Palazzo Giuli-Rosselmini-Gualandi (Palazzo Blu) (Saliko, wikimediacommons) photogallery Palazzo Giuli-Rosselmini-Gualandi (Palazzo Blu) (Saliko, wikimediacommons)

In the late middle ages, the building that today is Palazzo Blu belonged to one of the most important families in the history of Pisa, the Dell’Agnellos, who lived in two tower houses side by side. In 1356 they decided to join these to another of their residences by building a bridge over an already existing street. This second building is on the eastern side of the palazzo, set further back towards the south. The result of this work was declared by contemporary sources as being a very fine building and palzzo (“bellissimo edificio e palazzo”) ideal for the political status of this family who, in 1364 became doges of the city. In spite of being exiled in 1368, the Dell’Agnello were able to keep the building: when in 1494 the French king Charles VIII came to Pisa, he stayed at the home of Messer Giambernardino Dell’Agnello, lungarno Santa Cristina.
In the 1500s, the palazzo passed to the Sancasciani and then the Del Testa families. At Some time between 1577 and the sale in 1789 to the Bracci Cambinis, the facade was redesigned with rectangular windows framed in sandstone and a central door surmounted by a kneeling window with a balcony. In 1807 the building was owned by the Count Archinto family, who also bought part of the public concourse to enlarge the facade towards the west. They covered the ancient bridge and narrowed the street beside the church of S. Cristina. The colour of the façade dates from this period, perhaps to please guests from St. Petersburg who lived there. In 1864 it was bought by the Pisan nobleman Domenico Giuli, who built a new wing, to make the facade symmetrical, and connected it to palazzo Casarosa, his property. In later years the palazzo became as it is today.
The Fondazione Pisa bought the palazzo in the early 21st century, where it has transferred its Headquarters and created a centre for culturali activities and exhibitions.

Text compiled by the Società storica Pisana - (M. Febbraro; trad. E. Hastings Philpott)
Last update 18/06/2013
Address: Lungarno Gambacorti, 6, 56125 Pisa
Connected routes: Lungarni Sant'Antonio Piazza dei Miracoli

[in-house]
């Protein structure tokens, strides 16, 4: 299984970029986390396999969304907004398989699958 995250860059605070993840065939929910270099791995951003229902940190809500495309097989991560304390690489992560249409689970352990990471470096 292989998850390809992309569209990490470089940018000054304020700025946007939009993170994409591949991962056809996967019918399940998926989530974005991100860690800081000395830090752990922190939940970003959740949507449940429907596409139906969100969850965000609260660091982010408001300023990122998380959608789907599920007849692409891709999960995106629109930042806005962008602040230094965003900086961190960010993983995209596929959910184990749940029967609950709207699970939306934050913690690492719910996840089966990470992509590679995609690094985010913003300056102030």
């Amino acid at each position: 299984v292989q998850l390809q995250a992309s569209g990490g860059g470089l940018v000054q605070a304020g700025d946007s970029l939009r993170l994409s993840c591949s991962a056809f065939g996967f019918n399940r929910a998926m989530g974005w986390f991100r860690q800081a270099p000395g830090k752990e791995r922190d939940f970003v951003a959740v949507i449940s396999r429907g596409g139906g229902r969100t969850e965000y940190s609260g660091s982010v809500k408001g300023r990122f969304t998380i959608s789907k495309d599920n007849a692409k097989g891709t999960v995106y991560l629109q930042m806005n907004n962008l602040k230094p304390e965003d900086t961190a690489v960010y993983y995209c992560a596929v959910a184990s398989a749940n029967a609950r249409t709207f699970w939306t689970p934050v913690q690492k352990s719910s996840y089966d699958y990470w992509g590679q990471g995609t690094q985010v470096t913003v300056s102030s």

Bibliography:

M. Febbraro, Abitare a Pisa. La cappella di S. Cristina in Chinzica: Società e Strutture Insediative tra Medioevo ed Età Contemporanea, in “Archeologia dell’Architettura”, XII (2008), pp. 11-53.

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Walking in the City

Palazzo Giuli Rosselmini Gualandi - Palazzo Blu

Palazzo Giuli-Rosselmini-Gualandi (Palazzo Blu) (Saliko, wikimediacommons)

In the late middle ages, the building that today is Palazzo Blu belonged to one of the most important families in the history of Pisa, the Dell’Agnellos, who lived in two tower houses side by side. In 1356 they decided to join these to another of their residences by building a bridge over an already existing street. This second building is on the eastern side of the palazzo, set further back towards the south. The result of this work was declared by contemporary sources as being a very fine building and palzzo (“bellissimo edificio e palazzo”) ideal for the political status of this family who, in 1364 became doges of the city. In spite of being exiled in 1368, the Dell’Agnello were able to keep the building: when in 1494 the French king Charles VIII came to Pisa, he stayed at the home of Messer Giambernardino Dell’Agnello, lungarno Santa Cristina.
In the 1500s, the palazzo passed to the Sancasciani and then the Del Testa families. At Some time between 1577 and the sale in 1789 to the Bracci Cambinis, the facade was redesigned with rectangular windows framed in sandstone and a central door surmounted by a kneeling window with a balcony. In 1807 the building was owned by the Count Archinto family, who also bought part of the public concourse to enlarge the facade towards the west. They covered the ancient bridge and narrowed the street beside the church of S. Cristina. The colour of the façade dates from this period, perhaps to please guests from St. Petersburg who lived there. In 1864 it was bought by the Pisan nobleman Domenico Giuli, who built a new wing, to make the facade symmetrical, and connected it to palazzo Casarosa, his property. In later years the palazzo became as it is today.
The Fondazione Pisa bought the palazzo in the early 21st century, where it has transferred its Headquarters and created a centre for culturali activities and exhibitions.

Address:
Bibliography:

M. Febbraro, Abitare a Pisa. La cappella di S. Cristina in Chinzica: Società e Strutture Insediative tra Medioevo ed Età Contemporanea, in “Archeologia dell’Architettura”, XII (2008), pp. 11-53.

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